For companies targeting hematologic conditions, the American Society of Hematology (ASH) meeting is the pivotal event of the year, and a great place to gain exposure. ASH takes place this year in New Orleans from December 7th-10th. In this article, I will discuss three companies with successful IPOs presenting at ASH and reasons why they may have much more room to grow.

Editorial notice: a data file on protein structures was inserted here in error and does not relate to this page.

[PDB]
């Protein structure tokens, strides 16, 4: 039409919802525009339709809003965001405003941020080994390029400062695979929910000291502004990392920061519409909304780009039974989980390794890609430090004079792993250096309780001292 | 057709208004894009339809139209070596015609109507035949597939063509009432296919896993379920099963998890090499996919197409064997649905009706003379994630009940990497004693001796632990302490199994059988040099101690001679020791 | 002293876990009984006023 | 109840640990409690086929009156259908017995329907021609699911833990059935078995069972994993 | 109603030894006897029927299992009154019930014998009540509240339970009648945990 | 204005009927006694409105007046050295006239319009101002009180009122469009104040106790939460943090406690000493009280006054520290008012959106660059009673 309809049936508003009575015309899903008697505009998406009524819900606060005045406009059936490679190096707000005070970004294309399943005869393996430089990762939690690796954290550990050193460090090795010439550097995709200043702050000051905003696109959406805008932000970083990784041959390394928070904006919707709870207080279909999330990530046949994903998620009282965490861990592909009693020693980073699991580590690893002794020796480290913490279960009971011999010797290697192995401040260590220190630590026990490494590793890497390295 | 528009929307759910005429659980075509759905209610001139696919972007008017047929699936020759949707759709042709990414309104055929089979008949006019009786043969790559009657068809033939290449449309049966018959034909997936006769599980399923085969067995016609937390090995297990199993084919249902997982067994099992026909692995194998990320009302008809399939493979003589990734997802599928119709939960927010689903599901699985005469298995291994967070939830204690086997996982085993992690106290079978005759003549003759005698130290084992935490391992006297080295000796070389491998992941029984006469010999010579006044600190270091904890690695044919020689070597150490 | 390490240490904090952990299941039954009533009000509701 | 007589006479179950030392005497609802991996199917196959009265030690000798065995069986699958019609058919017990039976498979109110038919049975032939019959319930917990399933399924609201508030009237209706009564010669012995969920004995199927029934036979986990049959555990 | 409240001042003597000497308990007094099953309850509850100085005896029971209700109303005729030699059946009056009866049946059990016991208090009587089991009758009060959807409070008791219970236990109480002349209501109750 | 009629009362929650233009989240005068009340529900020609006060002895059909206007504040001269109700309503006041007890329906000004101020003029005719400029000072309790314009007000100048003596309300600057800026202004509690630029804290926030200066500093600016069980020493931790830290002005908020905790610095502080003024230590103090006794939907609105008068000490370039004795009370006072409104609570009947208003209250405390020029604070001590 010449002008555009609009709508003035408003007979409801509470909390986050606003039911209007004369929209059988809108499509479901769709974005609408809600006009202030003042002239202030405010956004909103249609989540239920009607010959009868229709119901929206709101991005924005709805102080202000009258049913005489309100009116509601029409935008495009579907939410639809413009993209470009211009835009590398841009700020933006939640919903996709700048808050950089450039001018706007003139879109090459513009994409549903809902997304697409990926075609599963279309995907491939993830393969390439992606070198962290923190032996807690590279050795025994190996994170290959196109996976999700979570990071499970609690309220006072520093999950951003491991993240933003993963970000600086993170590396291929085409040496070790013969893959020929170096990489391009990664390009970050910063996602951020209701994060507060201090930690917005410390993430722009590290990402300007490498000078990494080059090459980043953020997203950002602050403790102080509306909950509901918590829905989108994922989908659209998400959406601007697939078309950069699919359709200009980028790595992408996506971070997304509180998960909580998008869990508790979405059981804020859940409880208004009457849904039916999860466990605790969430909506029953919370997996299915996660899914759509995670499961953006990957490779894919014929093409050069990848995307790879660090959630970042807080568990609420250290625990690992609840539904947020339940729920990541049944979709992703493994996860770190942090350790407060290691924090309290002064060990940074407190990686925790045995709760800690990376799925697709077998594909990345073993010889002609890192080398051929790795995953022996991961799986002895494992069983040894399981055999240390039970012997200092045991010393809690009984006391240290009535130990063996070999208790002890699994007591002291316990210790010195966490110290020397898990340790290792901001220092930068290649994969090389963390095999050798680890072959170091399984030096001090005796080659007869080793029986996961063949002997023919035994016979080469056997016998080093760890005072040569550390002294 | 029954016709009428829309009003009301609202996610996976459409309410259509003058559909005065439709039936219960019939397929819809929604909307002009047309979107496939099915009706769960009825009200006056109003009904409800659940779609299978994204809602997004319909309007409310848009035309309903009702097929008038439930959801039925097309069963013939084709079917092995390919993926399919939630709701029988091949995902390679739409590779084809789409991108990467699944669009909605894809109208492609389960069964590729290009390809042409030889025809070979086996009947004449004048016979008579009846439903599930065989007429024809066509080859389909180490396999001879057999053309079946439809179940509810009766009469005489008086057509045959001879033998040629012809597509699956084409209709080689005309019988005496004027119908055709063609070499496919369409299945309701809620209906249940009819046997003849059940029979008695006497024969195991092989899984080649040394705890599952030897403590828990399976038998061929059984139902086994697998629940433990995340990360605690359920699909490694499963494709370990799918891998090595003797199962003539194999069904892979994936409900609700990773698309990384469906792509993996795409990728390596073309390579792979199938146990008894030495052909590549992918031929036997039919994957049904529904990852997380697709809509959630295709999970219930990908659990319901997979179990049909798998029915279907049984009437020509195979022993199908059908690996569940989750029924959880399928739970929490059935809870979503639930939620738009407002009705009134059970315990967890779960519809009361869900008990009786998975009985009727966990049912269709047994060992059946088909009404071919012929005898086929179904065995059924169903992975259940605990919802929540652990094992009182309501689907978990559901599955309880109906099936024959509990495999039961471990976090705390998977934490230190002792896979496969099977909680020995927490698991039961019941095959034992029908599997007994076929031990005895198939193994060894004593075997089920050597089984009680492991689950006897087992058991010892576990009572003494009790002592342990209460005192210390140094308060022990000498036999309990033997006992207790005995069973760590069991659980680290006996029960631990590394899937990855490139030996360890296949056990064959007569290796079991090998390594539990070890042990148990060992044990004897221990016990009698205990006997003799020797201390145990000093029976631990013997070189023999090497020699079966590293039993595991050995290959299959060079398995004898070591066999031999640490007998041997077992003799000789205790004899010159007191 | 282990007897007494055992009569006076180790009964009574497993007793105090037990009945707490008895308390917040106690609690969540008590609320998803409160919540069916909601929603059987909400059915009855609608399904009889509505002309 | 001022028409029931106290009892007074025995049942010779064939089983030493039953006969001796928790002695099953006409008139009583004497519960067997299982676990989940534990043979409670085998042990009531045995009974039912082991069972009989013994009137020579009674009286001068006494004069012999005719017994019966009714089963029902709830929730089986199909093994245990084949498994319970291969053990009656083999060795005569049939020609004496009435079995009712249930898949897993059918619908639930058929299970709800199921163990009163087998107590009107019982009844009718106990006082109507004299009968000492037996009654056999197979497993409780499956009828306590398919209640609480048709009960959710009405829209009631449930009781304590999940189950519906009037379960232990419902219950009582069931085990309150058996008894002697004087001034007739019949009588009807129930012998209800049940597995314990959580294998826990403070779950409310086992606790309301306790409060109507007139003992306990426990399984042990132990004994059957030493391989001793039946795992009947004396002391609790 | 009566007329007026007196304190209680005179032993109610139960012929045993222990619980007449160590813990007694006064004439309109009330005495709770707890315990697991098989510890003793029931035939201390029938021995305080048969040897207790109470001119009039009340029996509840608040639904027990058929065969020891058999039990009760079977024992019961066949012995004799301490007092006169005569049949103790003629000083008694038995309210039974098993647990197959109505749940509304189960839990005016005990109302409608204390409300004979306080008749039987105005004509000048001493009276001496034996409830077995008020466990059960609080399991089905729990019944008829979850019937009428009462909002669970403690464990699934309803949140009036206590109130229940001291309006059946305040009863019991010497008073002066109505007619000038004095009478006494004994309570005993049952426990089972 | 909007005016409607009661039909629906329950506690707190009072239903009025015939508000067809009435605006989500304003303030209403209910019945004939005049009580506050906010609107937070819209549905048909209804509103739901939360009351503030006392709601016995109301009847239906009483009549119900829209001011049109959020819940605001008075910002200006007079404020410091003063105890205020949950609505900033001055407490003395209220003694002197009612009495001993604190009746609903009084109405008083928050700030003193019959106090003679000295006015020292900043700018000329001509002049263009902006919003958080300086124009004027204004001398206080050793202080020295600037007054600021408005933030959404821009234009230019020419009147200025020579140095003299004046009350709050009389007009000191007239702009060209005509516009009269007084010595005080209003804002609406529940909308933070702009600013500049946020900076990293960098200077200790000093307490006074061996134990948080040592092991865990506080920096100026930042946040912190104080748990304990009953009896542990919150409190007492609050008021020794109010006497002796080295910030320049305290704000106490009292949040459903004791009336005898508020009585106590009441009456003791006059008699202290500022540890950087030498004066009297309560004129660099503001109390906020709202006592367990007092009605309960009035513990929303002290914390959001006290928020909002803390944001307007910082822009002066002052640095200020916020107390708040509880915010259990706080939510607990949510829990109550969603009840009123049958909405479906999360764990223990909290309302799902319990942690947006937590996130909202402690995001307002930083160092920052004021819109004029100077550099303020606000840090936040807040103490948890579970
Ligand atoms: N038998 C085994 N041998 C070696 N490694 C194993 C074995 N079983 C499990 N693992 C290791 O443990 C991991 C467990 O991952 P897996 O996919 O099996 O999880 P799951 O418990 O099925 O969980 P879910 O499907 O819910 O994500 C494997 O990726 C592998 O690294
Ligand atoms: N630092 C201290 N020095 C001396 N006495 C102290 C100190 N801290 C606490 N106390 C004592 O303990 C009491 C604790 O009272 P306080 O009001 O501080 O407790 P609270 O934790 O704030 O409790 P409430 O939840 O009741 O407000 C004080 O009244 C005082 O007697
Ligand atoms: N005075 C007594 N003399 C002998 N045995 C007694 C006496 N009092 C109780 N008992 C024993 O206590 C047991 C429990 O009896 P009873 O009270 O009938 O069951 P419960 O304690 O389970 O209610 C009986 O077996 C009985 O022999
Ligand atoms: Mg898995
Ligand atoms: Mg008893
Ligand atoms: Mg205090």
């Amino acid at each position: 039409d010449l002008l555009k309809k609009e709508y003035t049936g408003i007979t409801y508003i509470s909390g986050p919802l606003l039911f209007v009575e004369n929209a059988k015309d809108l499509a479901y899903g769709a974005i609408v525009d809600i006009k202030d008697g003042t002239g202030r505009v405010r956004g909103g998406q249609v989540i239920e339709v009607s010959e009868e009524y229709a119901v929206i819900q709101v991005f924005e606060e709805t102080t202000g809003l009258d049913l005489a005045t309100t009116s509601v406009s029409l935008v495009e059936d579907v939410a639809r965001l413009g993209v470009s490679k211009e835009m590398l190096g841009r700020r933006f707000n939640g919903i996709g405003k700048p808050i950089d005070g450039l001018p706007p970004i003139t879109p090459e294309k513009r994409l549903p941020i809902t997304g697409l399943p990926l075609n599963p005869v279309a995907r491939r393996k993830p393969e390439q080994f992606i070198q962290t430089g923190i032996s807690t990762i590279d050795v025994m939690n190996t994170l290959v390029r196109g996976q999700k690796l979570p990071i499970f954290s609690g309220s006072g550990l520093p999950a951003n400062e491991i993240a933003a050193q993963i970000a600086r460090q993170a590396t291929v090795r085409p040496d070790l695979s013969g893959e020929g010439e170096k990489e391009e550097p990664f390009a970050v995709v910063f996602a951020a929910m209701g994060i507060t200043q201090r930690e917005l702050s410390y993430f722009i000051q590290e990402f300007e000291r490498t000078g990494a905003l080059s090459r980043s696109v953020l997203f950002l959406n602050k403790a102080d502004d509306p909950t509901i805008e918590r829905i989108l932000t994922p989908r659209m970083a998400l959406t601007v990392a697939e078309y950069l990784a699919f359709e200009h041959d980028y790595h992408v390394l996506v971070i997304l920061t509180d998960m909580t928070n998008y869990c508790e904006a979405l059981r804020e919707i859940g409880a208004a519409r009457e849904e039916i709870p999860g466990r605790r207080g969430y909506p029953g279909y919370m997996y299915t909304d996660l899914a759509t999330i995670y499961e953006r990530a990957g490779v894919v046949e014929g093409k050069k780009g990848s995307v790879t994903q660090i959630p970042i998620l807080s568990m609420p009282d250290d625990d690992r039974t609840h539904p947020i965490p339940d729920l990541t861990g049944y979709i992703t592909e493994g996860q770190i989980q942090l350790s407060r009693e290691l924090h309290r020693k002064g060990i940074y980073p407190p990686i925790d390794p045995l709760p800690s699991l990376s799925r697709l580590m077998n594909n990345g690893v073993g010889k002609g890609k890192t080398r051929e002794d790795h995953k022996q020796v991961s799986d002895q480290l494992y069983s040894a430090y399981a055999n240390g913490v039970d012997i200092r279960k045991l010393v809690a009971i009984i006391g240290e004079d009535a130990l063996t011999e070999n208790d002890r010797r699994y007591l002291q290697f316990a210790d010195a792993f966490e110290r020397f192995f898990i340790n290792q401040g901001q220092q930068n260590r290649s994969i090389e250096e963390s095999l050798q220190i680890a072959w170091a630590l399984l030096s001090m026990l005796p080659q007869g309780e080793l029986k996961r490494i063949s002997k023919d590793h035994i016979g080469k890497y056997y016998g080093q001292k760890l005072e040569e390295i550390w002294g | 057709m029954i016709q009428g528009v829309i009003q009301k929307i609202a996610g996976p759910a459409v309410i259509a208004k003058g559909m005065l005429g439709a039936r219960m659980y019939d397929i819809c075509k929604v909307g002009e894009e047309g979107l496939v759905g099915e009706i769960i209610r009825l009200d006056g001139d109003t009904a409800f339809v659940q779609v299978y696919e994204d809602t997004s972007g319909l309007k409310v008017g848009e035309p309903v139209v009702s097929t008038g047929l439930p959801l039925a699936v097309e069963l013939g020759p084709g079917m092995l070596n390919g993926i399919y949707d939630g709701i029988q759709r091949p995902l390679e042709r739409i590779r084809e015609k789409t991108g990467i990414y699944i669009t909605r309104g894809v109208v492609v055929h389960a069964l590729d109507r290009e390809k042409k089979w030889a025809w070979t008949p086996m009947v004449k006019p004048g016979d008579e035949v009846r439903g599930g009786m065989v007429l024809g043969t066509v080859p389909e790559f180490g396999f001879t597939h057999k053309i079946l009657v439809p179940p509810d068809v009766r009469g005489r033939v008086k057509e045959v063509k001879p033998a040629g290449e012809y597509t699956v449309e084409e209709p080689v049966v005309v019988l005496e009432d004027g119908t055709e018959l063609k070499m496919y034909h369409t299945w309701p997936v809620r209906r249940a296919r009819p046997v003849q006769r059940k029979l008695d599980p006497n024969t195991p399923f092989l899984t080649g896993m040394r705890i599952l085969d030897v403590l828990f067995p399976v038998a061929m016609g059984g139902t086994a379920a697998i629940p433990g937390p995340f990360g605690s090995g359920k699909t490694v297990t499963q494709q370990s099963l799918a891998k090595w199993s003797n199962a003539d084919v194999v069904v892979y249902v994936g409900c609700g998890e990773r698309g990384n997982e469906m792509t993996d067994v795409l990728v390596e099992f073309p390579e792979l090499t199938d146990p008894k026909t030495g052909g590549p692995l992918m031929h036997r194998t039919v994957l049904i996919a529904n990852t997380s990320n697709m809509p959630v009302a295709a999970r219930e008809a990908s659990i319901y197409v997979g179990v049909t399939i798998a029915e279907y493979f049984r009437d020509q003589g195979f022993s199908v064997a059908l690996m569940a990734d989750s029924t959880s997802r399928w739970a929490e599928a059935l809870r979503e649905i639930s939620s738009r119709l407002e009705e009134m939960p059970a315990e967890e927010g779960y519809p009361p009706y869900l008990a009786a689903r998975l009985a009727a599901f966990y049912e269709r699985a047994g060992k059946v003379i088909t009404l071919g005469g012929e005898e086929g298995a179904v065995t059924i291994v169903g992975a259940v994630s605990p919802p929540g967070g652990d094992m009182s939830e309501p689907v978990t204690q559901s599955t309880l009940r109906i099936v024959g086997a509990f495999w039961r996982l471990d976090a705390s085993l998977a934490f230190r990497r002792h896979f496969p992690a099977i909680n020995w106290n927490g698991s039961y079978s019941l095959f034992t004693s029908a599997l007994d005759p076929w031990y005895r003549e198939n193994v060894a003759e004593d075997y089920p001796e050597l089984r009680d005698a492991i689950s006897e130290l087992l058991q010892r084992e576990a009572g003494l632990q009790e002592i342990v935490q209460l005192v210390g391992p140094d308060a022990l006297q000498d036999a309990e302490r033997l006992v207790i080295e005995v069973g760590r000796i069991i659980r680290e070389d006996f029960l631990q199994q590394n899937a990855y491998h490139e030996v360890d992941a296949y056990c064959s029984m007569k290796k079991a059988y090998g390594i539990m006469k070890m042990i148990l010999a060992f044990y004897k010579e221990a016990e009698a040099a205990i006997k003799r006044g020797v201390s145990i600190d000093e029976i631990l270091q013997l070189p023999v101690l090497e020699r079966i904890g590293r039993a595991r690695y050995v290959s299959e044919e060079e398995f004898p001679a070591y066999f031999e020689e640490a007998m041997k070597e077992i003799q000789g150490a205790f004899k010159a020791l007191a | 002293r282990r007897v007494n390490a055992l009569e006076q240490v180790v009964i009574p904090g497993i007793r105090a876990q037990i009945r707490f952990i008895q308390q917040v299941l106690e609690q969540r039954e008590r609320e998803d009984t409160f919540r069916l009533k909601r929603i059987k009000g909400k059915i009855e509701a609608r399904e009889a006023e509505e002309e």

Stemline (STML) raised $38 million in a January IPO followed by a $69 million raise in May, leaving the Company very well capitalized. Investor interest has been high and the stock rose to the mid-$40 range from the $10 IPO price. Now in the low-mid $20 range, with no change in fundamentals since its highs, this still represents a more than doubling since the IPO and, importantly, a tremendous growth potential here forward. Stemline is focused on developing targeted oncology drugs that treat bulk tumors and cancer stem cells (CSCs) within the tumor. The CSCs are responsible for tumor regrowth, and their removal could potentially reduce cancer recurrence. The lead program is SL-401, a targeted therapy directed to the IL-3 receptor. The agent, a recombinant IL-3 protein fused to a truncated diphtheria toxin payload, homes to cells expressing the IL-3 receptor, internalizes, and induces cell death. SL-401 is being tested in a Phase I/II clinical trial in patients with blastic plasmacytoid dentritic cell neoplasm (BPDCN) and 3rd-line AML, both orphan indications. Additional Phase II open-label trials are expected next year in other cancers that also express the IL-3 receptor. The orphan and additional indications represent a multi-billion dollar market opportunity.